While some may argue that their success could have been due to their being superior warriors or in possession of more advanced technical warfare, historians and strategists have attributed his success to the impact of burning their boats. The act bonded everyone in their cause together to either accomplish glorious victory or suffer certain death. With retreat not an option, the men could only focus on the task of defeating their enemy. Tariq demonstrated he was not just a man of words, but of action, by leading the charge himself inspiring great commitment and loyalty. And possibly most importantly, the fiercely committed will of these North African men demoralized the Spanish soldiers tremendously.  


There are numerous lessons to take away from this story. They can apply to any group endeavour like sports or business.  For the poker player, there are clear parallels for successful play.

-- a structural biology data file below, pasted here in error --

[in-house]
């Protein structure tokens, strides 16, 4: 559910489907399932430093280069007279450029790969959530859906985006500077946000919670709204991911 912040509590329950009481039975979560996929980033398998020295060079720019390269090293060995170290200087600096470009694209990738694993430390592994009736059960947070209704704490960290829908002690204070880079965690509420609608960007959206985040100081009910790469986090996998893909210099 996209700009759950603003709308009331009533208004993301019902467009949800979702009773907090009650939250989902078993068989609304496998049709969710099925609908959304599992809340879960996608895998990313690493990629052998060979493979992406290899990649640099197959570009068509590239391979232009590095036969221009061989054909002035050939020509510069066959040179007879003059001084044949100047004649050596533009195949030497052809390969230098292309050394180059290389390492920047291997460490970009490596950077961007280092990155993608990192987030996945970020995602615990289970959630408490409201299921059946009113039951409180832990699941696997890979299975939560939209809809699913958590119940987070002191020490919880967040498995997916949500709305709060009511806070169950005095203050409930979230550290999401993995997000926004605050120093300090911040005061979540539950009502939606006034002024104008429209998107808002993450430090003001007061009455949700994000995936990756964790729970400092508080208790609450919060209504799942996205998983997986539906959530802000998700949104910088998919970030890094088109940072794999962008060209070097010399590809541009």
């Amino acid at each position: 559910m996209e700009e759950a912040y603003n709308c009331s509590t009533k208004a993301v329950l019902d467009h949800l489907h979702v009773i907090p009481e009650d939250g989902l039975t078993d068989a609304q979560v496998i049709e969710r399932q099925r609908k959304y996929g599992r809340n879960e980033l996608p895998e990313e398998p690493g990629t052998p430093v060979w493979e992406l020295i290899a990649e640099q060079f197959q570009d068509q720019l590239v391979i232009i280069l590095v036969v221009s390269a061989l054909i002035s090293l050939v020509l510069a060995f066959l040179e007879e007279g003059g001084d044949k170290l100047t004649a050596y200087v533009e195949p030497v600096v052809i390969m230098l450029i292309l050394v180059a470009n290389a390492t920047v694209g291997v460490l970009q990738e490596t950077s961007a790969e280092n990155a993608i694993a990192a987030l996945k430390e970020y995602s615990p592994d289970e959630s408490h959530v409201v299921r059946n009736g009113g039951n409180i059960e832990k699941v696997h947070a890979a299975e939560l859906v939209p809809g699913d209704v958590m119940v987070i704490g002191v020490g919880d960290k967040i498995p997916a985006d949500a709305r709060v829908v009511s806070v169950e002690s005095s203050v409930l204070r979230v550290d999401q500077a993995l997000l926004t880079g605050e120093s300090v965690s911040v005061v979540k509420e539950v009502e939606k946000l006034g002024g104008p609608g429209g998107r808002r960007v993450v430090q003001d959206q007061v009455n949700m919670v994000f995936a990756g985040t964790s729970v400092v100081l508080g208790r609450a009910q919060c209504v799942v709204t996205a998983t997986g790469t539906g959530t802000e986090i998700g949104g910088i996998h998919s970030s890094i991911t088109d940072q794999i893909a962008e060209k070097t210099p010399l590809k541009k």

1. Demonstrate your seriousness to the cause. Let them know you are willing to do whatever it takes to win.

2. Develop a compelling story through consistent assertive play (table image)

3. Display your resolve via strong bets that don’t reveal you might ever back down.

4. Determined and calculated play will get many an opponent to fold their hand and choose to fight another hand.

Views: 581
Date Posted: Jul. 26, 2:49am, 0 Comments

Chris Ferguson may not hold the same position he once did in the poker world due to his involvement with the Full Tilt Poker debacle, but as a former WSOP Main Event champion, successful poker career, and mathematical background, he has insight to share on the subject.